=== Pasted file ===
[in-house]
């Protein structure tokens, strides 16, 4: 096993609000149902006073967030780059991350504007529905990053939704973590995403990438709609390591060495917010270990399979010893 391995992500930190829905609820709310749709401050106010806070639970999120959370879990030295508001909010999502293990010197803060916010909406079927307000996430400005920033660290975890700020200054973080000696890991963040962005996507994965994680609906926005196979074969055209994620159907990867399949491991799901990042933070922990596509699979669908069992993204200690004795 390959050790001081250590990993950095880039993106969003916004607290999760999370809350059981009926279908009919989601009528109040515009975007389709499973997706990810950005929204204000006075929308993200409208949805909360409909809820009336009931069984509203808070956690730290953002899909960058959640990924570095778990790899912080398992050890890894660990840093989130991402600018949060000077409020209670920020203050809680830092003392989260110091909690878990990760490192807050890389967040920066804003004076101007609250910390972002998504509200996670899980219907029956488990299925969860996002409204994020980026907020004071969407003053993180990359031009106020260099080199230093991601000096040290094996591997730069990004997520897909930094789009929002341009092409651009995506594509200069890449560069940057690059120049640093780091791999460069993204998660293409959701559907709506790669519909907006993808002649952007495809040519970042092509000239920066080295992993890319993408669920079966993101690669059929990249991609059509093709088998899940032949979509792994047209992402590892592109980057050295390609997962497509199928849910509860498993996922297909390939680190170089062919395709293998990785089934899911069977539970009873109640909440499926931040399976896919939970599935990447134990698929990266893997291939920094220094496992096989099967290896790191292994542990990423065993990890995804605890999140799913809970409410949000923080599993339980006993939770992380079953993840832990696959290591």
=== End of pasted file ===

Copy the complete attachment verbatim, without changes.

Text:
[in-house]
């Protein structure tokens, strides 16, 4: 096993609000149902006073967030780059991350504007529905990053939704973590995403990438709609390591060495917010270990399979010893 391995992500930190829905609820709310749709401050106010806070639970999120959370879990030295508001909010999502293990010197803060916010909406079927307000996430400005920033660290975890700020200054973080000696890991963040962005996507994965994680609906926005196979074969055209994620159907990867399949491991799901990042933070922990596509699979669908069992993204200690004795 390959050790001081250590990993950095880039993106969003916004607290999760999370809350059981009926279908009919989601009528109040515009975007389709499973997706990810950005929204204000006075929308993200409208949805909360409909809820009336009931069984509203808070956690730290953002899909960058959640990924570095778990790899912080398992050890890894660990840093989130991402600018949060000077409020209670920020203050809680830092003392989260110091909690878990990760490192807050890389967040920066804003004076101007609250910390972002998504509200996670899980219907029956488990299925969860996002409204994020980026907020004071969407003053993180990359031009106020260099080199230093991601000096040290094996591997730069990004997520897909930094789009929002341009092409651009995506594509200069890449560069940057690059120049640093780091791999460069993204998660293409959701559907709506790669519909907006993808002649952007495809040519970042092509000239920066080295992993890319993408669920079966993101690669059929990249991609059509093709088998899940032949979509792994047209992402590892592109980057050295390609997962497509199928849910509860498993996922297909390939680190170089062919395709293998990785089934899911069977539970009873109640909440499926931040399976896919939970599935990447134990698929990266893997291939920094220094496992096989099967290896790191292994542990990423065993990890995804605890999140799913809970409410949000923080599993339980006993939770992380079953993840832990696959290591």